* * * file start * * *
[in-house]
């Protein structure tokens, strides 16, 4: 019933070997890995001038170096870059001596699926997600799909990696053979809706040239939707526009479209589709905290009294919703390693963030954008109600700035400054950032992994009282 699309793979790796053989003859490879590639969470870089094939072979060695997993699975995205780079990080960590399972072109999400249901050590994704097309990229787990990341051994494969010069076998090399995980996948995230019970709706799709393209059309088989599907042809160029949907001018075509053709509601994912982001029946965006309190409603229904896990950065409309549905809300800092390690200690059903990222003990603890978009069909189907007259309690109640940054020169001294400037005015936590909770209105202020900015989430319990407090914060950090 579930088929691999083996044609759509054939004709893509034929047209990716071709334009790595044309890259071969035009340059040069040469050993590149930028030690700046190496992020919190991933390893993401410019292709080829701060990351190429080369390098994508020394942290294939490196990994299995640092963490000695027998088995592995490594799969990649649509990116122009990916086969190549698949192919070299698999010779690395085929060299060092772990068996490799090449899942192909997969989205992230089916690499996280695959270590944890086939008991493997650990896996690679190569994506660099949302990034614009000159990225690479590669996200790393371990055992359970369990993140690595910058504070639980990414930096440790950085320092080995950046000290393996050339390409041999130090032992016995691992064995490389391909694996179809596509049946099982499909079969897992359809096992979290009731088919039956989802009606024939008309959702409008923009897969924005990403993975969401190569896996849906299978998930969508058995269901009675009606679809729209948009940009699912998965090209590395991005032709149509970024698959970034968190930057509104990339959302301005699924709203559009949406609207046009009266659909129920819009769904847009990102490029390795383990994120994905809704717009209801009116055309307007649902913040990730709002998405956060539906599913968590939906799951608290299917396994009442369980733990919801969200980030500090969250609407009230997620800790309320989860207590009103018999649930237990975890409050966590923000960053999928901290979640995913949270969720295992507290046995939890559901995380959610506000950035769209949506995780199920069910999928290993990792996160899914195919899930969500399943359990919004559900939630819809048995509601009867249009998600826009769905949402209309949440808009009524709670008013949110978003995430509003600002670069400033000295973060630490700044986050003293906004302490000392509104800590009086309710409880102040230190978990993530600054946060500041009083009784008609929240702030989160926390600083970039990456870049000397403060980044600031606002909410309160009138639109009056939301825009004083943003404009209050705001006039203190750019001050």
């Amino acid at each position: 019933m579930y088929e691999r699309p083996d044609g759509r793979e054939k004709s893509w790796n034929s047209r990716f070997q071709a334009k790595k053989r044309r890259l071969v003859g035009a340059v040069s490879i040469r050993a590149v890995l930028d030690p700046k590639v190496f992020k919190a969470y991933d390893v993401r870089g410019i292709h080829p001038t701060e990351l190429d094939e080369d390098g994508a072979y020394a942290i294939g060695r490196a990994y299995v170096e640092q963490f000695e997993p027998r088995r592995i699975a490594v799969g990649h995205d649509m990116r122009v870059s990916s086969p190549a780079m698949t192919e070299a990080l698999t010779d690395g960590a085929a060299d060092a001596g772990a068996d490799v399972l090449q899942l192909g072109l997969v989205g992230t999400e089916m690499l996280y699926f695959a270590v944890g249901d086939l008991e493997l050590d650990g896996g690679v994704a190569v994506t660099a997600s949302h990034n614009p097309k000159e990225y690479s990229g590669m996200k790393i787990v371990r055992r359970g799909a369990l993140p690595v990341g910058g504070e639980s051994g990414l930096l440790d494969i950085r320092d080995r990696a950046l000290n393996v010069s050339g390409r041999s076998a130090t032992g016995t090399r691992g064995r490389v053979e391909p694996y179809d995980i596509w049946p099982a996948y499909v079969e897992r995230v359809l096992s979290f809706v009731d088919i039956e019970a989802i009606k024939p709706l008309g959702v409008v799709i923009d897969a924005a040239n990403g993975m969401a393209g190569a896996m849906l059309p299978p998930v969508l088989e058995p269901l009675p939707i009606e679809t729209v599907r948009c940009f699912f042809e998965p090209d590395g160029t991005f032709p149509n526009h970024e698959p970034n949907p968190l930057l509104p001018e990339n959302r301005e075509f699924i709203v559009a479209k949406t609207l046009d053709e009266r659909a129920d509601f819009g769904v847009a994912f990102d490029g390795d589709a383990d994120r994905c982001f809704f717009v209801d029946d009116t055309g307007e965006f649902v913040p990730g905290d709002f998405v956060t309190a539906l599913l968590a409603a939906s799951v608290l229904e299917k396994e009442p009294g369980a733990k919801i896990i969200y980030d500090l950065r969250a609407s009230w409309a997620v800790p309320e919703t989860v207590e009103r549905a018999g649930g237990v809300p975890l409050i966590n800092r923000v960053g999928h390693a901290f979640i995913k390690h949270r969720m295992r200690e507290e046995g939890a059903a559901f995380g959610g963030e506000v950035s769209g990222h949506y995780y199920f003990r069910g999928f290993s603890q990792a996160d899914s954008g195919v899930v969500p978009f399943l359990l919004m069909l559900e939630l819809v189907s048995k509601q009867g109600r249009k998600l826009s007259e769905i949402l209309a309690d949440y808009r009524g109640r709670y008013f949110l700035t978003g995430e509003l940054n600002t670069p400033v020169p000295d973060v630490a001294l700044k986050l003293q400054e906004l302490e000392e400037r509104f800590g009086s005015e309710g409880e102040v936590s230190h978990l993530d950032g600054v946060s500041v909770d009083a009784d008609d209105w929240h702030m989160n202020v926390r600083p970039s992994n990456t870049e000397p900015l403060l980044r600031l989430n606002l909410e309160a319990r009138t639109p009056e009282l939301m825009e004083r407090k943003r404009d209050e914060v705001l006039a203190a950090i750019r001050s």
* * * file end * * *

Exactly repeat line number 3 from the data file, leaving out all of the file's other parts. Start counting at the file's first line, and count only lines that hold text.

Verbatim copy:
């Amino acid at each position: 019933m579930y088929e691999r699309p083996d044609g759509r793979e054939k004709s893509w790796n034929s047209r990716f070997q071709a334009k790595k053989r044309r890259l071969v003859g035009a340059v040069s490879i040469r050993a590149v890995l930028d030690p700046k590639v190496f992020k919190a969470y991933d390893v993401r870089g410019i292709h080829p001038t701060e990351l190429d094939e080369d390098g994508a072979y020394a942290i294939g060695r490196a990994y299995v170096e640092q963490f000695e997993p027998r088995r592995i699975a490594v799969g990649h995205d649509m990116r122009v870059s990916s086969p190549a780079m698949t192919e070299a990080l698999t010779d690395g960590a085929a060299d060092a001596g772990a068996d490799v399972l090449q899942l192909g072109l997969v989205g992230t999400e089916m690499l996280y699926f695959a270590v944890g249901d086939l008991e493997l050590d650990g896996g690679v994704a190569v994506t660099a997600s949302h990034n614009p097309k000159e990225y690479s990229g590669m996200k790393i787990v371990r055992r359970g799909a369990l993140p690595v990341g910058g504070e639980s051994g990414l930096l440790d494969i950085r320092d080995r990696a950046l000290n393996v010069s050339g390409r041999s076998a130090t032992g016995t090399r691992g064995r490389v053979e391909p694996y179809d995980i596509w049946p099982a996948y499909v079969e897992r995230v359809l096992s979290f809706v009731d088919i039956e019970a989802i009606k024939p709706l008309g959702v409008v799709i923009d897969a924005a040239n990403g993975m969401a393209g190569a896996m849906l059309p299978p998930v969508l088989e058995p269901l009675p939707i009606e679809t729209v599907r948009c940009f699912f042809e998965p090209d590395g160029t991005f032709p149509n526009h970024e698959p970034n949907p968190l930057l509104p001018e990339n959302r301005e075509f699924i709203v559009a479209k949406t609207l046009d053709e009266r659909a129920d509601f819009g769904v847009a994912f990102d490029g390795d589709a383990d994120r994905c982001f809704f717009v209801d029946d009116t055309g307007e965006f649902v913040p990730g905290d709002f998405v956060t309190a539906l599913l968590a409603a939906s799951v608290l229904e299917k396994e009442p009294g369980a733990k919801i896990i969200y980030d500090l950065r969250a609407s009230w409309a997620v800790p309320e919703t989860v207590e009103r549905a018999g649930g237990v809300p975890l409050i966590n800092r923000v960053g999928h390693a901290f979640i995913k390690h949270r969720m295992r200690e507290e046995g939890a059903a559901f995380g959610g963030e506000v950035s769209g990222h949506y995780y199920f003990r069910g999928f290993s603890q990792a996160d899914s954008g195919v899930v969500p978009f399943l359990l919004m069909l559900e939630l819809v189907s048995k509601q009867g109600r249009k998600l826009s007259e769905i949402l209309a309690d949440y808009r009524g109640r709670y008013f949110l700035t978003g995430e509003l940054n600002t670069p400033v020169p000295d973060v630490a001294l700044k986050l003293q400054e906004l302490e000392e400037r509104f800590g009086s005015e309710g409880e102040v936590s230190h978990l993530d950032g600054v946060s500041v909770d009083a009784d008609d209105w929240h702030m989160n202020v926390r600083p970039s992994n990456t870049e000397p900015l403060l980044r600031l989430n606002l909410e309160a319990r009138t639109p009056e009282l939301m825009e004083r407090k943003r404009d209050e914060v705001l006039a203190a950090i750019r001050s």